Daniel de los Reyes has been an A-list Latin percussionist for most of his life. He’s toured, recorded, and made videos with people like Jennifer Lopez, Ricky Martin, and Gloria Estefan, as well as rockers such as Jimmy Buffet, John Mayer, and Lindsey Buckingham. He’s always on the lookout for situations that will stretch his musical horizons, so playing percussion with Zac Brown’s country/bluegrass/jam band seemed like the next logical step in his varied career. To him, there’s nothing odd about adding Latin and African percussion accents to country music.
“I met Zac at a music camp in Northern California,” de los Reyes says, explaining the events that led to his current position. “About a year ago, I was walking down the road with a djembe on my back and I ran into him. We introduced ourselves and he invited me on stage to sit in on a few tunes.” After the set, de los Reyes and Brown drank some Jack Daniels and played together until three in the morning. Brown was interested in Latin percussion. De los Reyes taught him a few licks and they jammed until they were too tired to play.
The next year, Brown asked de los Reyes to play a full set with the band. The fans loved it. The rapport between Brown and de los Reyes was obvious to everyone. “I sat in for that gig and never left,” the percussionist says with a chuckle. “There was nothing formal. No paperwork. He put me on his tour bus and I got to see what an incredible guy he was as an artist and a person. The first thing he said to me when he showed me his bus was, ’Rummage. Anything that’s mine is yours.’ I like to rummage and he was serious about sharing. I’ve never seen anything like it. The techies, roadies, cooks, and musicians all bring their families on the road and I became part of the family. I’ve never seen such a close-knit group, and that’s what I’m about. I’m the most happy when I’m part of a team.”
This may be his first position with a country band, but de los Reyes doesn’t feel out of place. “I don’t label his sound, it’s just great music. The question I ask is the same I ask in any situation. ’What kind of condiments do you add to the recipe?’” Brown and his band play everything from slide guitar county ballads, to up-tempo two steps, old time calypso, reggae, and R&B songs. Making percussion a prominent part of the arrangements adds another dimension to their sound. “Zac has a song called ’Caged’ that has a 7/8 section in it, but that’s Zac. There are no boundaries. Congas, cajon, Brazilian percussion, timbales – everything gets mashed in.”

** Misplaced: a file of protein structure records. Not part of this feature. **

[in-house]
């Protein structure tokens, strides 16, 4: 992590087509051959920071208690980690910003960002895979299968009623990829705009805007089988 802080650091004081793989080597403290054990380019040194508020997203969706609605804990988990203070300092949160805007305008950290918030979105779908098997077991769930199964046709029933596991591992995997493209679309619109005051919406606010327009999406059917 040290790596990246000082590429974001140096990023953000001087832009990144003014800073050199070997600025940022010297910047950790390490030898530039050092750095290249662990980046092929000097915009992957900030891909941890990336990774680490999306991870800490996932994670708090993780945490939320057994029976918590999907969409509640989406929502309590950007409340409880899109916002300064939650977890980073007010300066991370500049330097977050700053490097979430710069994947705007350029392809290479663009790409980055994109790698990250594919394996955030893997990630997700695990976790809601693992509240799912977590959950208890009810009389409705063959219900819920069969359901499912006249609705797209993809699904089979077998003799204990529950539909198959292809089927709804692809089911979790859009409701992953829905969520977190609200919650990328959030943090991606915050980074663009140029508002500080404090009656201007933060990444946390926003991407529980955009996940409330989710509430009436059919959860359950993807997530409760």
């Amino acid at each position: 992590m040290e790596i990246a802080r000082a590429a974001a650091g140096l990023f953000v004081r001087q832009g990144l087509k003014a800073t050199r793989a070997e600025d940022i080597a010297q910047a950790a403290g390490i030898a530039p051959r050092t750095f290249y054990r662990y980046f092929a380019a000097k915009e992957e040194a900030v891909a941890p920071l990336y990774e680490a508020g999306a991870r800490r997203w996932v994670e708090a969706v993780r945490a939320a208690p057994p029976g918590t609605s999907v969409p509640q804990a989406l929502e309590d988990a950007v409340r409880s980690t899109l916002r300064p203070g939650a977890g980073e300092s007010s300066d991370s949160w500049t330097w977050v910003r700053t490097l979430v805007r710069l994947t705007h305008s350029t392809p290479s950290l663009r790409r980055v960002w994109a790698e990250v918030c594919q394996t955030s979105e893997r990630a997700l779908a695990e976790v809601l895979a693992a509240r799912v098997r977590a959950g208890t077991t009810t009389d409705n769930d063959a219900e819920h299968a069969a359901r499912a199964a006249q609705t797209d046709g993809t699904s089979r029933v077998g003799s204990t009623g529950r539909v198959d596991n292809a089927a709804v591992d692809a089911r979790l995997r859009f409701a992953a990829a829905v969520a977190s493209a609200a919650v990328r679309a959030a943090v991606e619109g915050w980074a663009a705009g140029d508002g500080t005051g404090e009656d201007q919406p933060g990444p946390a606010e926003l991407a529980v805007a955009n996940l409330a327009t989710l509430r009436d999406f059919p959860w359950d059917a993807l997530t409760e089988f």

Although de los Reyes was still in the process of getting his feet under him, Brown invited him to participate in the sessions for Uncaged, the new album out in July. The material that Brown brought into the studio included road-tested tunes and the bare bones of newer songs. Brown had a good idea of how he wanted them to sound, but included everyone in the creative process. “I was in a tracking room, so I could add overdubs. In two days I added percussion to 12 songs.”
De los Reyes said that coordinating rhythms and patterns with Brown’s long-time trap drummer, Chris Fryer, was another perk to his new job. Fryer is a serious student of drum history and was familiar with the de los Reyes family and their contributions to the evolution of Latin music. Before the recording session, they spent a week together at Fryer’s home working out their parts for the new album. It was similar to what they’d been doing on the road – trying out patterns together backstage by tapping them out on drum cases before they play a show. “It’s a mix of plantains and grits,” de los Reyes says. “Chris surprised the hell out of me. He’s like a cross between Carlos Vega and Jeff Porcaro. He has incredible technique and knowledge and loves to pass on what he’s learned. He can do complex, outside fills and still land on the 1. I’m 20 years older than most of the guys in the band, but they all have a maturity as musicians and people that I didn’t have when I was that age.”
While his gig with the Zac Brown Band takes up a lot of his time, de los Reyes says he has trouble staying still. Luckily, Brown maintains a low-key touring schedule, usually doing three shows a weekend, then taking four days off to recuperate. This leaves de los Reyes plenty of time for his outside projects. He’s based in Las Vegas and runs a company that helps the producers of stage shows coordinate the drumming and percussion that’s at the core of many reviews.
One of his first assignments was putting together a group of drummers for the debut party of Cirque du Soleil’s Ka, a massive gala that ran for 12 hours, from midnight to noon. He’s also involved with teaching and fundraising for worthy causes like Opportunity Village, a disabled kids program. He helps by exposing children to drumming and percussion as a way to get them to interact with each other on a deeper level. “I did a drum circle that took kids from Opportunity Village and kids from a local high school and helped them put on a show. It was successful as a fundraiser and in getting the children to cooperate with each other. The people who run the program told me they’d never seen some of the kids come out of their shell like that before. It was really rewarding.”